The Marriage of Henry VIII and Anne of Cleves

Posted By on January 6, 2011

On this day in history, 6th January 1540, Henry VIII married Anne of Cleves, or Anna von Jülich-Kleve-Berg.

The bride was completely unaware of the fact that her groom had been trying his utmost to get out of the marriage and that was why the wedding had been postponed from the 4th January – Henry had been desperately searching for a way out. By the evening of the 5th January, Henry realised that he had no other option but to go ahead with the proposed marriage. If he cancelled the wedding it might “dryve her brother into the hands of the emperowre” and he could not risk that.

On Epiphany, Tuesday 6th January 1540, a reluctant Henry VIII put his “neck in the yoke” and married Anne of Cleves in the Queen’s Closet. The chronicler Edward Hall describes Anne:-

“Then the Lordes went to fetche the Ladye Anne, whiche was apparelled in a gowne of ryche cloth of gold set full of large flowers of great & Orient Pearle, made after the Dutche fassion rownde, her here hangyng downe, whych was fayre, yelowe and long: On her head a Coronall of gold replenished with great stone, and set about full of braunches of Rosemary, about her necke and middle, luelles of great valew & estirnacion.”

The King was wearing “a gowne of ryche Tyssue [cloth of gold] lyned with Crymosyn”.

Hall records that Anne curtsied to the King three times and then the couple were married by Thomas Cranmer, the Archbishop of Canterbury. Anne’s wedding ring was engraved with the words “GOD SEND ME WEL TO KEPE”.

After the ceremony, the bride, groom and guests enjoyed the usual wine and spices, followed by “Bankettes, Maskes, and dyuerse dvsportes, tyll the tyrne came that it pleased the Kyng and her to take their rest”. It was time for the all important consummation of the marriage, something which seems to have been a complete disaster. The next morning, when Thomas Cromwell asked a rather bad-tempered Henry what he thought of his queen, Henry replied:-

“Surely, as ye know, I liked her before not well, but now I like her much worse. For I have felt her belly and her breast, and thereby, as I can judge, she should be no maid… [The] which struck me so to the heart when I felt them that I had neither will nor courage to proceed any further in other matters… I have left her as good a maid as I found her.”

David Starkey writes of how, the same morning, Henry discussed the matter with Dr John Chamber and Dr William Butts, his physicians. Further consultations in which he described that “he found her body in such sort disordered and indisposed to excite and provoke any lust in him” show that Henry was suffering with impotence, which he blamed on Anne’s appearance. Was he just covering up his own inadequacy and failure? Probably, although Henry argued that he had had two wet dreams and “thought himself able to do the act with other, but not with her”, hmmm…. Methinks he doth protest too much!

It seems that Anne did not have any sexual knowledge at all and Lady Rochford had to break it to her that it took more than just sleeping beside the King to be with child. Anne replied, saying, “when he comes to bed, he kisses me and taketh me by the hand and biddeth me, “Goodnight sweetheart”; and in the morning kisses me and biddeth me, “Farewell, darling”. Is that not enough?” The Countess of Rutland replied, “Madam, there must be more than this, or it will be long ere we have a Duke of York”, but Anne said that she was content with the status quo and did not know what more was needed. Poor Anne!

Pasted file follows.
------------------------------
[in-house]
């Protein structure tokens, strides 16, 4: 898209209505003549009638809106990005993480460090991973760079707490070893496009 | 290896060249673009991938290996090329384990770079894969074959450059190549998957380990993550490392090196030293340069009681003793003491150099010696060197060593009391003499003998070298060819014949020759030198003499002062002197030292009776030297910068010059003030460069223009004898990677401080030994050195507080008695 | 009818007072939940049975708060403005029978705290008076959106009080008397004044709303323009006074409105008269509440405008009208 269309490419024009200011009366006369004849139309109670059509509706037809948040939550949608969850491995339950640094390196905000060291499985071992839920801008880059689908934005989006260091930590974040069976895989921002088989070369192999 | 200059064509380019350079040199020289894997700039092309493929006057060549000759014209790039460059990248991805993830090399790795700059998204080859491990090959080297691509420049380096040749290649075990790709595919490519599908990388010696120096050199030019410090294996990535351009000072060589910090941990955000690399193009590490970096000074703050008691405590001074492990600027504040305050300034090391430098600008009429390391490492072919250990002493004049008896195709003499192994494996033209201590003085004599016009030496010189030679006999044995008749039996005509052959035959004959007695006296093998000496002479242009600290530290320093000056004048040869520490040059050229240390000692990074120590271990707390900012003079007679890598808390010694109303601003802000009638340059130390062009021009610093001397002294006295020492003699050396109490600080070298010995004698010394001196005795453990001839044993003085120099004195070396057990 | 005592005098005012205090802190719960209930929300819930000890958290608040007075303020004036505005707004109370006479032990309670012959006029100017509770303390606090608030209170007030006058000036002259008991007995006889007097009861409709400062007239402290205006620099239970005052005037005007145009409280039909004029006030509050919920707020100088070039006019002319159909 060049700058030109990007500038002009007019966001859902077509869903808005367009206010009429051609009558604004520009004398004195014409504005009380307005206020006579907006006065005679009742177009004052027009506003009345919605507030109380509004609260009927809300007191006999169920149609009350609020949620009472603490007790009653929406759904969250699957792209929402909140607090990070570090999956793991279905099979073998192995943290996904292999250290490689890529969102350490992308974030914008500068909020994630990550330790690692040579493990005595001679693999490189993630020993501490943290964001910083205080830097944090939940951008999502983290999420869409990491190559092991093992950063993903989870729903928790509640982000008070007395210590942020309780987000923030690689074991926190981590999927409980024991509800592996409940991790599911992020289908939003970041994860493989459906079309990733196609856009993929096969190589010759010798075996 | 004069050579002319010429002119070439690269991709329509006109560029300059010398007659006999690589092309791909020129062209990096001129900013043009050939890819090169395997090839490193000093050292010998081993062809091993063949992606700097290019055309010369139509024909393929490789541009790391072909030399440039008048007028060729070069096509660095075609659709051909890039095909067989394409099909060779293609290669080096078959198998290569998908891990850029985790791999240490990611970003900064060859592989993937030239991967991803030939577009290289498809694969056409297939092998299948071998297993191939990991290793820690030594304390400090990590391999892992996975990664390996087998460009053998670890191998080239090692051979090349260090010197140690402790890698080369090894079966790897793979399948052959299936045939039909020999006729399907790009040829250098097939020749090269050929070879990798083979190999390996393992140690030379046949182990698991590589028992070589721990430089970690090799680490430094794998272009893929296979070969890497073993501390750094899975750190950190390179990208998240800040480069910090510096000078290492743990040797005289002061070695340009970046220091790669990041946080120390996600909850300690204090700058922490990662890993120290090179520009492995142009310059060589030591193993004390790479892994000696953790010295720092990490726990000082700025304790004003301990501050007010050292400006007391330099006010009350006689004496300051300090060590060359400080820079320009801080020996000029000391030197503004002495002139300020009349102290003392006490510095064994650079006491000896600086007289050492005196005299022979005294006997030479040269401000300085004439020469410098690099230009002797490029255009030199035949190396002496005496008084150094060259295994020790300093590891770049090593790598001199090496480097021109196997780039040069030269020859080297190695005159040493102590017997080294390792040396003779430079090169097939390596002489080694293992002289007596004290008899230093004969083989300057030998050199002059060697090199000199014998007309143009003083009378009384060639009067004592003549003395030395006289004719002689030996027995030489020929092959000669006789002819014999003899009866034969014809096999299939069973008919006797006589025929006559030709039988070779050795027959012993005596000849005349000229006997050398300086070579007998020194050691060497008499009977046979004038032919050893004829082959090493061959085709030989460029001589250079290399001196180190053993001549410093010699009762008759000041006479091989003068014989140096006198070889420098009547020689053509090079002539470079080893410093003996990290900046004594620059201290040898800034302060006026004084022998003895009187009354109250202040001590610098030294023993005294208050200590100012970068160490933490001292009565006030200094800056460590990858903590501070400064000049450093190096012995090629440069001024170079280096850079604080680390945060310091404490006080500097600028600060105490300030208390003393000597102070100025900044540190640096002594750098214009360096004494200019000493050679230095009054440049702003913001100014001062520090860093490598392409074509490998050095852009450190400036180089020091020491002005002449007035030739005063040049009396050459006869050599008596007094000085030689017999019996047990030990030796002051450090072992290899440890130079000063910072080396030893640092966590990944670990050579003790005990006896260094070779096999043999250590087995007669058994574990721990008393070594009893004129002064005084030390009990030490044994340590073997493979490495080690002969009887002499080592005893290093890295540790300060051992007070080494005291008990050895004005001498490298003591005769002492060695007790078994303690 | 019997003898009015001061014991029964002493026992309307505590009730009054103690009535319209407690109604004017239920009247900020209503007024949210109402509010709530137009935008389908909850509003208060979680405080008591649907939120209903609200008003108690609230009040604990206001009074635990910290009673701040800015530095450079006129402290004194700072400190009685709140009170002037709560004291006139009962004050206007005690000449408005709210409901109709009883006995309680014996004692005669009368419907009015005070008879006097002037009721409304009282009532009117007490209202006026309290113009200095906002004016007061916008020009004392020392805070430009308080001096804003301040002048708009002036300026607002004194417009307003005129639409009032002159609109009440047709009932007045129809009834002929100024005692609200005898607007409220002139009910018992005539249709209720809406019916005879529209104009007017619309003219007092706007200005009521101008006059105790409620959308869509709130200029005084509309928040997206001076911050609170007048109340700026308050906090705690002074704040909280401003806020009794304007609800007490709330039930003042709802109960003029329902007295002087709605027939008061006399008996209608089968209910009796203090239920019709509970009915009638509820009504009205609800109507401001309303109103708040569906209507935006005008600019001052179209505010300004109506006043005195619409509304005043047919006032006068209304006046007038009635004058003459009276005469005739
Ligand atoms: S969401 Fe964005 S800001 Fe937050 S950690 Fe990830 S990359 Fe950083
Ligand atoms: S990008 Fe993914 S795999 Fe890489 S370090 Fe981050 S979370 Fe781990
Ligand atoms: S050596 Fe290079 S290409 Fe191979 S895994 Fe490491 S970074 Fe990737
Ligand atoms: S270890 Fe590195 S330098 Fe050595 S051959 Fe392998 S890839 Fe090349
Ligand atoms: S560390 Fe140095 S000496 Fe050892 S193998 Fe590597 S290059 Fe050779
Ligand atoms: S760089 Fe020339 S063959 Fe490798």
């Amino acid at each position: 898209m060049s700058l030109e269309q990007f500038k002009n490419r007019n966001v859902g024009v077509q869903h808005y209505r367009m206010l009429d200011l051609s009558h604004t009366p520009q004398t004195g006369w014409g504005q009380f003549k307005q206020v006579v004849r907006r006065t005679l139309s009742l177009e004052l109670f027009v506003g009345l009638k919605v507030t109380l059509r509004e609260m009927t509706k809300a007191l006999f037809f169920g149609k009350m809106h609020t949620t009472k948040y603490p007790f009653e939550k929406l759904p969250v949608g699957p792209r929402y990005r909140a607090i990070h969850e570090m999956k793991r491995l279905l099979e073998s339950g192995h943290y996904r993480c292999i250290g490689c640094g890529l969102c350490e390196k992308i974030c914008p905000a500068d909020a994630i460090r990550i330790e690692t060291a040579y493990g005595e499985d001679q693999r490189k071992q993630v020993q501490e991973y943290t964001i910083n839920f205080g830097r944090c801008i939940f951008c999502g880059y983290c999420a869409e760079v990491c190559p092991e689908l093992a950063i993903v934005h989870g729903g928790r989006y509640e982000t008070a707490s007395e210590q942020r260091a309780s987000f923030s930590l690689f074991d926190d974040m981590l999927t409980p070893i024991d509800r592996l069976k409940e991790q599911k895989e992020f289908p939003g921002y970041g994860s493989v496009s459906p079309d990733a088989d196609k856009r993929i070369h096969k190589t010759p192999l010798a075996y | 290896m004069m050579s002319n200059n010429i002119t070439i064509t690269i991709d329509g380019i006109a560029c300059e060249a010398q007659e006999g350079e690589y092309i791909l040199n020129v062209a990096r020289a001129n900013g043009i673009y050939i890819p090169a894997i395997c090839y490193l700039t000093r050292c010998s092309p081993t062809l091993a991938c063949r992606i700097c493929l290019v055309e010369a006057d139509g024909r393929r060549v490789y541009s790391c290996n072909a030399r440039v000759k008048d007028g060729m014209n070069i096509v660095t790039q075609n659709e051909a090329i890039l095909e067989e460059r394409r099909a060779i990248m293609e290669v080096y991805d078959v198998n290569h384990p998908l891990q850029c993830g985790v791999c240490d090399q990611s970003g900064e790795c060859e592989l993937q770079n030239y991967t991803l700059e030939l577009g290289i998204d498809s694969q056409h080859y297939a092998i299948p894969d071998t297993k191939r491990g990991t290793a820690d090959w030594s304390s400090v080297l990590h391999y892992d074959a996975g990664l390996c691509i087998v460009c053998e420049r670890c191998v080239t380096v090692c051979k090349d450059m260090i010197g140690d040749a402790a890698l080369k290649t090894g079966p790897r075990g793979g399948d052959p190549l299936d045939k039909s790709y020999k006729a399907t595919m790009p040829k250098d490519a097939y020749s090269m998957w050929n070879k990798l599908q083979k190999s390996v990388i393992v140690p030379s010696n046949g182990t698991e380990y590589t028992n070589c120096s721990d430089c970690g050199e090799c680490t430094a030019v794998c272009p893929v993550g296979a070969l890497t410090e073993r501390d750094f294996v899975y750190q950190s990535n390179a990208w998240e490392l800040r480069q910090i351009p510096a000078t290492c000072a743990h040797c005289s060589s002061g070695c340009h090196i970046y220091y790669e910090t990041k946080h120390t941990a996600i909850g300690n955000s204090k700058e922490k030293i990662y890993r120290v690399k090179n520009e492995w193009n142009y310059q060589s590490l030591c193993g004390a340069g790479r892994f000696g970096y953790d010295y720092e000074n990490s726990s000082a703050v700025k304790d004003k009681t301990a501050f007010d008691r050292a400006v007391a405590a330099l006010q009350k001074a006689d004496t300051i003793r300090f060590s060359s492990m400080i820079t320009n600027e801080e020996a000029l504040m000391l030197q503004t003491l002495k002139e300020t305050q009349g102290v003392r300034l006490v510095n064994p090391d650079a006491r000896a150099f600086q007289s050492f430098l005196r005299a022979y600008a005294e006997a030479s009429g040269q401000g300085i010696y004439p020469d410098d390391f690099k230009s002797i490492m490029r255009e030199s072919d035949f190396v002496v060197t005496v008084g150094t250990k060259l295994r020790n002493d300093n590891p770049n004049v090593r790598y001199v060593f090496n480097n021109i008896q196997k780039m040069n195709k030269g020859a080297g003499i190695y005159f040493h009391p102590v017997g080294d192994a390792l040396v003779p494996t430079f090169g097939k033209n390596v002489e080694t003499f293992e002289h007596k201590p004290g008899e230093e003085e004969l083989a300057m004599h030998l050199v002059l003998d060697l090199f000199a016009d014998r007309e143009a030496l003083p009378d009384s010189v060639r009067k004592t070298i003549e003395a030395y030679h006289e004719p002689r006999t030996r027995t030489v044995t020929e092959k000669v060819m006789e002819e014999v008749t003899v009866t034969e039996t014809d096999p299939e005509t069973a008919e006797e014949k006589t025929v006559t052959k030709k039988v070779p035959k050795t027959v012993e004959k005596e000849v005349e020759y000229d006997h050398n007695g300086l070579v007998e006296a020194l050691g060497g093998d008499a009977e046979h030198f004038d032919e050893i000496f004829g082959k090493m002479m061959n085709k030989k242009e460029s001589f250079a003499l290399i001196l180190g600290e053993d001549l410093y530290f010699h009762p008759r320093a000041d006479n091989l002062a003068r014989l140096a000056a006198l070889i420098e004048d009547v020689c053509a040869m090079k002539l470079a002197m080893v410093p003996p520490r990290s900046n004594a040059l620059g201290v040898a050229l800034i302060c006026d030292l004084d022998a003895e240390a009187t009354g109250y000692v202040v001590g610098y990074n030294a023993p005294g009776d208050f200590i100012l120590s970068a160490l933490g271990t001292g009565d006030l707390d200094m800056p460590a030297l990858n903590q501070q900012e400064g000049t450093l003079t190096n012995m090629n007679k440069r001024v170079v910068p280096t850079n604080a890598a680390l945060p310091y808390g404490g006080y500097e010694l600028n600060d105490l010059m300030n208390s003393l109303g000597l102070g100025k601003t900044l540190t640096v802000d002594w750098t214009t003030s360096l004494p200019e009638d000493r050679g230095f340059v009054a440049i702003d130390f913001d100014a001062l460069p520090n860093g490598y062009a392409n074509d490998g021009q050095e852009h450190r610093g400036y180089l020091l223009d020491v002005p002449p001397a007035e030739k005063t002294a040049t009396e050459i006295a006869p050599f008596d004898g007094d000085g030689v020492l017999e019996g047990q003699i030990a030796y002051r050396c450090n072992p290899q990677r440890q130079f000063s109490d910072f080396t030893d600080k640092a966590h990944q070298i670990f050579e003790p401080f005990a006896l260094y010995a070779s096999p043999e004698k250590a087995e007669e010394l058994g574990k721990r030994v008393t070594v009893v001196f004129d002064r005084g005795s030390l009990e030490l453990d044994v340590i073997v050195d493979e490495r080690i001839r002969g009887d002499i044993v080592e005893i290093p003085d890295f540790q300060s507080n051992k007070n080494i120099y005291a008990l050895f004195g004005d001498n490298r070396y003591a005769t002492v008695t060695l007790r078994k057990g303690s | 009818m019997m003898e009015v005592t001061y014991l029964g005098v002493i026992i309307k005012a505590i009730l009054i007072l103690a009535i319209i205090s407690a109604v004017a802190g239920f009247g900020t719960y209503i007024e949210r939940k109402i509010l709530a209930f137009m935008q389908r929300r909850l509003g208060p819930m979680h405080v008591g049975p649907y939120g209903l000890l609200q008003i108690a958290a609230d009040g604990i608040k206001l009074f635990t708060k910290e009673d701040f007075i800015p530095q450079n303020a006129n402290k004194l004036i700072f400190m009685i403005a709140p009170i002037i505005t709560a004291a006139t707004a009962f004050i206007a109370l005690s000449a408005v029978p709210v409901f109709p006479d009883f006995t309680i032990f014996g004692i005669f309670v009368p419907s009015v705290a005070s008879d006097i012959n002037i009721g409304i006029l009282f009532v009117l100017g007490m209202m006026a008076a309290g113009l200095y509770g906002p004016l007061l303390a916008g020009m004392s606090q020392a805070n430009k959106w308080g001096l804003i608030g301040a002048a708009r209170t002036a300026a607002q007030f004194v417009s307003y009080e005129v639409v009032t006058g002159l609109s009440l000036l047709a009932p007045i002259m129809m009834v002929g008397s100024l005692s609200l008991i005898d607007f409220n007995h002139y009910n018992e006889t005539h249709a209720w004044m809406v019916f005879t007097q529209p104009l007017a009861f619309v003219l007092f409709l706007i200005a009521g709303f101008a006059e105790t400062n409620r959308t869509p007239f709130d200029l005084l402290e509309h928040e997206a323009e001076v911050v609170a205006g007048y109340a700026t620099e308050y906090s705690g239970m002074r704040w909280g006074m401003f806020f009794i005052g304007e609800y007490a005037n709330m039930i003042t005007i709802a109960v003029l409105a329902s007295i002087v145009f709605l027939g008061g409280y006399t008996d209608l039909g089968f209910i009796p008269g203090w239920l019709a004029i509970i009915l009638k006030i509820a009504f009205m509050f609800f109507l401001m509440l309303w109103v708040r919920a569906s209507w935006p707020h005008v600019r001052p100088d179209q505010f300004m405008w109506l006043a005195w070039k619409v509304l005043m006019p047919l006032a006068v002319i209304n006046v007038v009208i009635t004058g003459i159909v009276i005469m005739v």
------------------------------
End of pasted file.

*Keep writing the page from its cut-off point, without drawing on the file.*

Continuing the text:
David Starkey argues that Anne may not have been as naive as is suggested by this conversation between her and her ladies. He wonders if she was actually “trying to keep up appearances” or even trying to protect her husband:-

“For there is a clear indication that she knew that something was wrong from the start. ‘The Queen [has] often desired to speak with me,’ Cromwell told Henry on 7 January, during their post-mortem discussion on the disaster of the wedding night. ‘But I durst not.’ ‘Why should [you] not?’ Henry replied. ‘Alleging’, Cromwell remembered, ‘that I might do much good in going to her, and to be plain with her in declaring my mind.’ “

In the end, Cromwell asked Anne’s Lord Chamberlain, the Earl of Rutland, to talk to Anne and he also spoke to the Queen’s Council, asking them to advise their mistress “to use all pleasantness to [the King].” It was a tricky situation and Starkey points out that it was difficult to try and get Anne “to take the sexual initiative” without mentioning or hinting at the King’s little problem, “after all, it was only three years since Rochford had gone to the block after doing just that.” It seems that nobody wanted to handle the situation head on and things just got worse and worse, and it was not long before the King’s head was turned by a pretty young thing who excited him more than Anne did – Catherine Howard.

You can read more about the deterioration of the Cleves marriage in my article “Henry VIII Divorces Anne of Cleves”, but the marriage was formally over just six months after it had begun and Henry married Catherine Howard on the 28th July 1540. Fortunately for Anne, she kept her head and walked out of the marriage with the title of the King’s Sister, property including Hever Castle, jewels, plate and an annual payment of £4000 per year – she was a very lucky woman.

Notes and Sources

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